Star Wars: The Force Awakens (2015) review

The Force Awakens played a Jedi mind trick on me. I was transfixed from the opening shot. No, I no longer needed a bathroom break (did I even really need one?). Every moment was full of revealing one-liners or light-hearted winks to the old films. That seemingly improbable coincidence in the story? Perfectly acceptable. For some reason, I didn’t feel like nitpicking. My disbelief was suspended in mid-air like a laser blast that refused to move. Mind trick or not, this movie had the magic of a certain saga from a long time ago, in a life that now seems so far away, called Star Wars.

Somewhere between a homage to, and a reboot of, A New Hope (Episode IV), watching it was like seeing a long lost friend. Reconnecting was effortless. It looked different, yet very familiar. Ok, maybe it wasn’t perfect (the mind trick is starting to wear off), but even its shortcomings brought back the charm of the originals.

The lightsaber duels are not as finely choreographed as the prequels (Episodes I-III), but neither are they so ridiculously acrobatic (remember Yoda’s duel with Count Dooku?). The special effects are not over-the-top (Episode II was dreadful in this regard – computer-generated graphics were everywhere “just because”). Instead, it nicely complemented, and took a back seat to, the story.

Now about that story.. I won’t spoil it for you. As already mentioned in the press releases, this takes place 30 years since Return of the Jedi (Episode VI), around the same length of time that actually elapsed in real life since that movie was shown. As we all went on with our lives, so did the characters. Some things ended up as expected, and some things didn’t. It’s an intriguing look at what happened 30 years after the defeat of the evil Galactic Empire.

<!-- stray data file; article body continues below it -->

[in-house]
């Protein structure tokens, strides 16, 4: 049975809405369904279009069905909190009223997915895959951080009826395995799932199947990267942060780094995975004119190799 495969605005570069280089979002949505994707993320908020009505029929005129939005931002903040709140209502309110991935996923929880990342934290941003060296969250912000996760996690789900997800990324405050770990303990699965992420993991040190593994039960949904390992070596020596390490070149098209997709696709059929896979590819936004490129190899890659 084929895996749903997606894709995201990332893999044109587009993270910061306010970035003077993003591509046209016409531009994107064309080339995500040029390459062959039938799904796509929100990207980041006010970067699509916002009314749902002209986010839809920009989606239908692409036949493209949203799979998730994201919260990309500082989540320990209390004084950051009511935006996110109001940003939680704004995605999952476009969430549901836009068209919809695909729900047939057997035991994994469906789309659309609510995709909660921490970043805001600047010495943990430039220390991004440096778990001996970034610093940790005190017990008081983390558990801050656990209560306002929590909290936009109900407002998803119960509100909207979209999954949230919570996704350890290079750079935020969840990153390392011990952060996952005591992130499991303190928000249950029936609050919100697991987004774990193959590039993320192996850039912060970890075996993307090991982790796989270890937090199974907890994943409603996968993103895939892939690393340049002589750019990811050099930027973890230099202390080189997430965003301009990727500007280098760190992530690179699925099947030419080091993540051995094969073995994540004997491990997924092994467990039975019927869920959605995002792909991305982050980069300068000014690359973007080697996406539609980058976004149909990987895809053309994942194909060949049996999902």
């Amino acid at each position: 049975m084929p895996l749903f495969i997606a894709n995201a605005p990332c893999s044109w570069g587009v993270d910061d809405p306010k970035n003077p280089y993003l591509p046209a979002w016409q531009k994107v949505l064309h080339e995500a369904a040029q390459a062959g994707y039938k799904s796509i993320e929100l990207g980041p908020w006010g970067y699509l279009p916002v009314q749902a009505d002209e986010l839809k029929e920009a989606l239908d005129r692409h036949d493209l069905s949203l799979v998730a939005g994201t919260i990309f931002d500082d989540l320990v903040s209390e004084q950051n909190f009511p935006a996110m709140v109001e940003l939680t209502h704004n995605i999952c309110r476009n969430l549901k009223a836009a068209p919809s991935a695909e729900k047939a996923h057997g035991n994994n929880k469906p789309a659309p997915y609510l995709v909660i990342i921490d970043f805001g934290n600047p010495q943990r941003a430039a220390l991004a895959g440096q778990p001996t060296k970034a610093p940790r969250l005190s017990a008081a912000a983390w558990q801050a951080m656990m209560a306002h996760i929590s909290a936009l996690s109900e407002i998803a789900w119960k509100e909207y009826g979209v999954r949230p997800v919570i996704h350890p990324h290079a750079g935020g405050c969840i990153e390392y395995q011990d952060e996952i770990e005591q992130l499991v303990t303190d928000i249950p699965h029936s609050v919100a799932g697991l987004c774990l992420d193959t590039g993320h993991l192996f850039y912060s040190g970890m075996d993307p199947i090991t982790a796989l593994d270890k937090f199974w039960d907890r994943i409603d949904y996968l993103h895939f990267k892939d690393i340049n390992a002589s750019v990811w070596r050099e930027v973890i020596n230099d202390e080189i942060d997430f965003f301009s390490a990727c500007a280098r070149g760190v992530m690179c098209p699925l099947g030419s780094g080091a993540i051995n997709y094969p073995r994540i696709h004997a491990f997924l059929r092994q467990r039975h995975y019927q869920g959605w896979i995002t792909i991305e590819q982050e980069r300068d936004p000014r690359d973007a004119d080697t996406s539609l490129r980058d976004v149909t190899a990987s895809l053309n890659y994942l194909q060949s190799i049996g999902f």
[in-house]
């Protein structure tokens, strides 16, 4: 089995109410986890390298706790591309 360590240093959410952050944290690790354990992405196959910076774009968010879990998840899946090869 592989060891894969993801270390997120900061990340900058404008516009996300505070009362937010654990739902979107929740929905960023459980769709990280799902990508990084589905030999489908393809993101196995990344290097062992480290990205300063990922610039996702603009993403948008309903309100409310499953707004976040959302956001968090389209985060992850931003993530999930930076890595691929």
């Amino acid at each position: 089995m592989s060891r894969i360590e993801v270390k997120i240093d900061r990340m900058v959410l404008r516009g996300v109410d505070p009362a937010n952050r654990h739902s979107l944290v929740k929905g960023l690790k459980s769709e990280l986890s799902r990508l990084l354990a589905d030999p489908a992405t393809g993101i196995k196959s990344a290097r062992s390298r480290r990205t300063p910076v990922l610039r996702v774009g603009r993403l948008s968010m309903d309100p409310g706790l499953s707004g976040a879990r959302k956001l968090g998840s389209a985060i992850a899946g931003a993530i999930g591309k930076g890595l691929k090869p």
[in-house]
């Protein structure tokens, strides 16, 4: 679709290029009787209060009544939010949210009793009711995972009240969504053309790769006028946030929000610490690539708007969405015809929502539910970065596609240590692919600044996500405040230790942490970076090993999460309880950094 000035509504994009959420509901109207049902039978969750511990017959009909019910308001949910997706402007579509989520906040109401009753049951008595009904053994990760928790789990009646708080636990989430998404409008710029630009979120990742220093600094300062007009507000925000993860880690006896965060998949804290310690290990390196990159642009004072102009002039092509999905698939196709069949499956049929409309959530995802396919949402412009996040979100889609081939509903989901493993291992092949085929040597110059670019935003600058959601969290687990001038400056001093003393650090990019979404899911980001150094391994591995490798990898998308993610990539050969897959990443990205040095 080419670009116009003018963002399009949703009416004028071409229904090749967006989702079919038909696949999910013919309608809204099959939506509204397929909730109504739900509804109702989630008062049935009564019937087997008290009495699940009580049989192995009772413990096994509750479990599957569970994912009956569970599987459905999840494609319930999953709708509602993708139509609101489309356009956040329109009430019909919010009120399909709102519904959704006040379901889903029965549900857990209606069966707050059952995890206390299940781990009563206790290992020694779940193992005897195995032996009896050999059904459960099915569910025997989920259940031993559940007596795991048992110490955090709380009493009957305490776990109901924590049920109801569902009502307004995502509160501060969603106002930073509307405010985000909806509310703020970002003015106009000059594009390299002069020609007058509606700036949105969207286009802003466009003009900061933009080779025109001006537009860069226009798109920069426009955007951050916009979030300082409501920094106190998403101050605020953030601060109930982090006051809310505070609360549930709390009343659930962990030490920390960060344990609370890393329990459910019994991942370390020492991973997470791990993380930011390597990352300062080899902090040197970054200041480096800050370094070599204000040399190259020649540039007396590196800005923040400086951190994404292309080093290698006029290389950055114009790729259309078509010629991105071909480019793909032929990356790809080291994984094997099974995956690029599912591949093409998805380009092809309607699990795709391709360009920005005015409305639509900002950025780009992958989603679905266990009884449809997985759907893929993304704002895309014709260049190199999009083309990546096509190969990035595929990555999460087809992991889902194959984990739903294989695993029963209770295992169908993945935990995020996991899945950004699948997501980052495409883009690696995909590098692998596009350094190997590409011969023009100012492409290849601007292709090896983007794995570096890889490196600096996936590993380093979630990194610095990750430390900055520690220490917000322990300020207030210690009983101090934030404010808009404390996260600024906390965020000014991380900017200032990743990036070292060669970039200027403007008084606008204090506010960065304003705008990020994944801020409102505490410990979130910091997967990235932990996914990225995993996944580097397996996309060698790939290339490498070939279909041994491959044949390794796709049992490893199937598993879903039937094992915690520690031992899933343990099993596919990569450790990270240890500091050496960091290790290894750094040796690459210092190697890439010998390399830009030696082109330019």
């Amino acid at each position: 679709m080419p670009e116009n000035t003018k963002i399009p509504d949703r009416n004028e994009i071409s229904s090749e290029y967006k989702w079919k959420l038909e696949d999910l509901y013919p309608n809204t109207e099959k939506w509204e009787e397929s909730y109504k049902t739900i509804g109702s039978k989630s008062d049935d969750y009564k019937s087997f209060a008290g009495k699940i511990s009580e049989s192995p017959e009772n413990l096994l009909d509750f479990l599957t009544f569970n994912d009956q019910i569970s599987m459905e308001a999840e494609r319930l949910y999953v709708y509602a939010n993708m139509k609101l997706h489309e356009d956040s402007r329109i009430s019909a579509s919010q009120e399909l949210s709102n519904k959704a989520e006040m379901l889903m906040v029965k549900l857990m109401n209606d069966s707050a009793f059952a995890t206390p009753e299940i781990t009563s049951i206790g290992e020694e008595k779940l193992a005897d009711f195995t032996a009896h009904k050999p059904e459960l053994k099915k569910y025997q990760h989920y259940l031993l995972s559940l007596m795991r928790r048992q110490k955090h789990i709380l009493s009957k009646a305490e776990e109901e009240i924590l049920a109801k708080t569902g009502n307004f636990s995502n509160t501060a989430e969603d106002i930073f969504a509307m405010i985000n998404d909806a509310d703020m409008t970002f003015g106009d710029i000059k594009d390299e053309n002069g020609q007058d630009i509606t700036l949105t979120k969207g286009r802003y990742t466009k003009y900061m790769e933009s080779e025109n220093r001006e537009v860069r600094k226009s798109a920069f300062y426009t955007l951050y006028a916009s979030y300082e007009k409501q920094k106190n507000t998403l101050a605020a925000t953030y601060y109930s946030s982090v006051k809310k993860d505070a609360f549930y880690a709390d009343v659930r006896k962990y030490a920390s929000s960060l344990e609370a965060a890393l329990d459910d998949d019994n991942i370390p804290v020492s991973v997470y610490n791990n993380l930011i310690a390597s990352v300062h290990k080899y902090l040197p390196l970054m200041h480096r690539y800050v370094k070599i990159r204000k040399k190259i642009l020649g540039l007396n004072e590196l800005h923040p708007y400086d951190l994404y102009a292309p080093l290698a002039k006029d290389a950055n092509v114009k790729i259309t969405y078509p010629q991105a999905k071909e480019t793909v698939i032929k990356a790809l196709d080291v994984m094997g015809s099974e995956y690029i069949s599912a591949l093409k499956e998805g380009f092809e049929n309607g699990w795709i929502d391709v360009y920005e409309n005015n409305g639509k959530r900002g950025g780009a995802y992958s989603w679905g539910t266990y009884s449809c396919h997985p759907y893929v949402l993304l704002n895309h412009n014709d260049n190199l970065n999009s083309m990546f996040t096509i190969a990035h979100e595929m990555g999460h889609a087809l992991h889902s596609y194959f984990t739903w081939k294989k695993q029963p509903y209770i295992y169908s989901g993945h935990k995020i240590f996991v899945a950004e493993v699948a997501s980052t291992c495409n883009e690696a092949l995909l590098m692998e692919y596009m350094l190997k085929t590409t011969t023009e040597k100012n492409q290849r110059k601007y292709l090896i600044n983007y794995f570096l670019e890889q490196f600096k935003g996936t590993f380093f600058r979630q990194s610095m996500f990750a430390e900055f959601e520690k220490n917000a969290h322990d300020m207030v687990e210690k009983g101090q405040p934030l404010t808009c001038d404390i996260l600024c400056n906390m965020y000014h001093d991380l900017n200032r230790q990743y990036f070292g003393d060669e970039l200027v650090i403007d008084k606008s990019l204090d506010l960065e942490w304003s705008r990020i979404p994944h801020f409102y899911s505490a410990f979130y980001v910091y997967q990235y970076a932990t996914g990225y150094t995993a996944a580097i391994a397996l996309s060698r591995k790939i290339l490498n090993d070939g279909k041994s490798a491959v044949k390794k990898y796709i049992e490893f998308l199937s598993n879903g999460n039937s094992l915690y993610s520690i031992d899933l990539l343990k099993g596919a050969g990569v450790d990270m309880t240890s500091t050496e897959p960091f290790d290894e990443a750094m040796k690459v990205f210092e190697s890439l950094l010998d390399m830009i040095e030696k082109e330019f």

All the stories from the officially sanctioned “expanded universe” books, with all the cool characters like Mara Jade, by virtue of this movie, are now non-canonical (they didn’t really happen, and they are no longer official!). If you are attached to those books, then the effect might be a bit complicated. The consensus among geeks in the interweb, generally, is that it’s fine. Having read only one of those books, and after watching The Force Awakens, I tend to agree.

Star Wars is back, and we are in for a treat. I just hope it doesn’t take 14 parsecs for Episode VIII to reach us (yes, I know, it’s a unit of distance). Let’s believe in that old smuggler that it was closer to 12.

[** WARNING: Spoilers follow **]

I will reiterate – if you haven’t seen the movie yet, stop reading now.


With the mind trick completely worn off, I am now inclined to mention some of what I perceived as imperfections in this movie.

First is the confusing status of the Republic. How can there be a Republic, and at the same time, a Resistance? Who’s in charge of the Galaxy? This wasn’t explained very well. My brother theorizes that part of the galaxy is under the Republic, while other parts are under the First Order. The “Resistance” is a band of rebels operating under First Order territories, and are being supported by the Republic. Still, this begs the question, why is Princess Leia part of the Resistance, and not the Republic?

Kylo Ren’s Force powers are grossly inconsistent. Strong enough to freeze a laser blast at the beginning, then weak enough to get wounded by Finn (oh c’mon!) and eventually beaten by Rey at the end.

All other plot holes and nitpicks, I can gloss over 🙂